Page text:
There are some doubts about Apple sustainability amid coronavirus. Who will buy and who will produce new IPhones?
Asian equities start data-heavy week with revenues
On Monday, Asian equities turned positive, shrugging off a fresh North Korean missile test, and market participants shifted their focus to a bunch of economic reports as well as earnings this week. Meanwhile, the greenback crept up, though it was still capped by American political concerns.
European equities are braced for a muted start, with financial spreadbetter CMC Markets actually expecting the UK’s FTSE 100, France's CAC 40 and Germany's DAX to all start nearly intact.
Outside Japan MSCI's broadest index of Asia-Pacific stocks reversed early losses to inch up 0.25%.
Chinese equities ascended, underpinned by several leading companies' predictions for firm mid-year profits. The blue-chip index along with the Shanghai Composite both headed north 0.6%. In Hong Kong, the Hang Seng grew 1% hitting a two-year maximum.
That solid performance came notwithstanding a dip in official China’s manufacturing and services purchasing managers' indices for July. However, they fluctuated above the 50-point level, separating contraction from surge on a monthly basis.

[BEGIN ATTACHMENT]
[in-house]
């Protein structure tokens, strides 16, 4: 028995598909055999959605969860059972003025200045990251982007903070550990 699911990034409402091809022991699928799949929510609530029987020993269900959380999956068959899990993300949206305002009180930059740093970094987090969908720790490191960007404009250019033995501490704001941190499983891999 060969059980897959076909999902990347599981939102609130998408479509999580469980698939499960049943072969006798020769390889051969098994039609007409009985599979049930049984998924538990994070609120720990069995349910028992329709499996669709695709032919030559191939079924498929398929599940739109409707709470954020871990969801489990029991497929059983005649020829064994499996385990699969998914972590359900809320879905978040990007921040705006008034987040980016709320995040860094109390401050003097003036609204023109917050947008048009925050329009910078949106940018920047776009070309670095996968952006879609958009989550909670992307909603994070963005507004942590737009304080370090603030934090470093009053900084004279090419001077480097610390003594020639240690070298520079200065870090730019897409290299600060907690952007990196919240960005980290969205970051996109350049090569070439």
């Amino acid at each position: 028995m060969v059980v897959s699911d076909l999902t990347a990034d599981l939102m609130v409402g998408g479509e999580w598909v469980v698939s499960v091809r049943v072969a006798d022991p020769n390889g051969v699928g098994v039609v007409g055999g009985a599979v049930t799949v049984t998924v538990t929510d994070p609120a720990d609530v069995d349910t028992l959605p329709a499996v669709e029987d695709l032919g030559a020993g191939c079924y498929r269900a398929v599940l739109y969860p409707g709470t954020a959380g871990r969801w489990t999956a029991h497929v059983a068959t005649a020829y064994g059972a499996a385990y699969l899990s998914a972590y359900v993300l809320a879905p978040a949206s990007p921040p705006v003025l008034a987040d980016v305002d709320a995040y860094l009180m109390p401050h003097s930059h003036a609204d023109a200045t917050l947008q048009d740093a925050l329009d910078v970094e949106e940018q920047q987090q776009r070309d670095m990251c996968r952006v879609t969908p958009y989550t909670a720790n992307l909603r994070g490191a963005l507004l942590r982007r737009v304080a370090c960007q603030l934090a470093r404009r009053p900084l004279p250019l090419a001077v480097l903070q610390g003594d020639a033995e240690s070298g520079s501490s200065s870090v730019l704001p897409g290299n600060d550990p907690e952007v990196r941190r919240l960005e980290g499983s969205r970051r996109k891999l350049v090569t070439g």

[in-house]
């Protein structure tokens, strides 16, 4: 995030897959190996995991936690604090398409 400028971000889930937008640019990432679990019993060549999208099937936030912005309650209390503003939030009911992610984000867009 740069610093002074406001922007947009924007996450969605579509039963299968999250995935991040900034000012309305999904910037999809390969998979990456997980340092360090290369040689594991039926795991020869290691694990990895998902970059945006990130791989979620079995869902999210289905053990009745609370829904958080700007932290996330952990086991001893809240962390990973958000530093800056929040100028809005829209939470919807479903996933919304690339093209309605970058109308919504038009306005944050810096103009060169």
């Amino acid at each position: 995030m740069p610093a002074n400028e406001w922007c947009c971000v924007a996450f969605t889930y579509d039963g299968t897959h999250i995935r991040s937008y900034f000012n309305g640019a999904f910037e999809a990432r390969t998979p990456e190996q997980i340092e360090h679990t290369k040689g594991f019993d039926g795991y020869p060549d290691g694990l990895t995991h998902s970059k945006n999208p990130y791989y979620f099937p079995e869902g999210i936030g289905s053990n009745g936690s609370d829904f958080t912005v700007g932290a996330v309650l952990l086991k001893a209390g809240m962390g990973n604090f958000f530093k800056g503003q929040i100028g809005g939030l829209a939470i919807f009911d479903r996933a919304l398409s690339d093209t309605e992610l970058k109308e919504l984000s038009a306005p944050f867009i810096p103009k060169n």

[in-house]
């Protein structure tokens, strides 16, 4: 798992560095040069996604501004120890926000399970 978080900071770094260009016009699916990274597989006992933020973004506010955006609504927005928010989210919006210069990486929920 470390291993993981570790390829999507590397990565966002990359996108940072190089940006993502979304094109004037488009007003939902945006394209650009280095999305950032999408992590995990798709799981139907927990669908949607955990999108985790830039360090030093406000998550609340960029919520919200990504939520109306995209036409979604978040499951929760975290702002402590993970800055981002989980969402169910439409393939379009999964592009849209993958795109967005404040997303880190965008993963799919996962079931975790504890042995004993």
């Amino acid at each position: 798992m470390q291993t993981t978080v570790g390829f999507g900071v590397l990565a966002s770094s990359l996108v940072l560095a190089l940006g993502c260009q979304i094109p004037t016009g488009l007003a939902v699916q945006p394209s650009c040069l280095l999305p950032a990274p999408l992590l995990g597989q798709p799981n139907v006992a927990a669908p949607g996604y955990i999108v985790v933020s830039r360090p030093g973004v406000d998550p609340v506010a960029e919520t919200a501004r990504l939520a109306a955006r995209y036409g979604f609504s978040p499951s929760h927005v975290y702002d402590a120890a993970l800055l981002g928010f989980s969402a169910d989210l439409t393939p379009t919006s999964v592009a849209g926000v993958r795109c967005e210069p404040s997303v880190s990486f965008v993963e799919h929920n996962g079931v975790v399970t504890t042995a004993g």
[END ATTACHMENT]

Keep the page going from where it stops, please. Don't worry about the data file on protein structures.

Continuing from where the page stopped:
The so-called “stock market bloodbath” has continued on Friday with major indices falling down to the lows of the last October. What's going on?
Besides coronavirus, other news has been driving the stocks of Apple, Wallmart and General Motors to the lower levels.
US Fed comes right on time with the crisis support program announcement. How does the stock market react?
We could gain from buying emerging-market currencies such as South African rand, Mexican peso and Brazilian real.
Here are the most important topics that will determine the dynamics of currencies, commodities and stocks on Thursday, April 9. N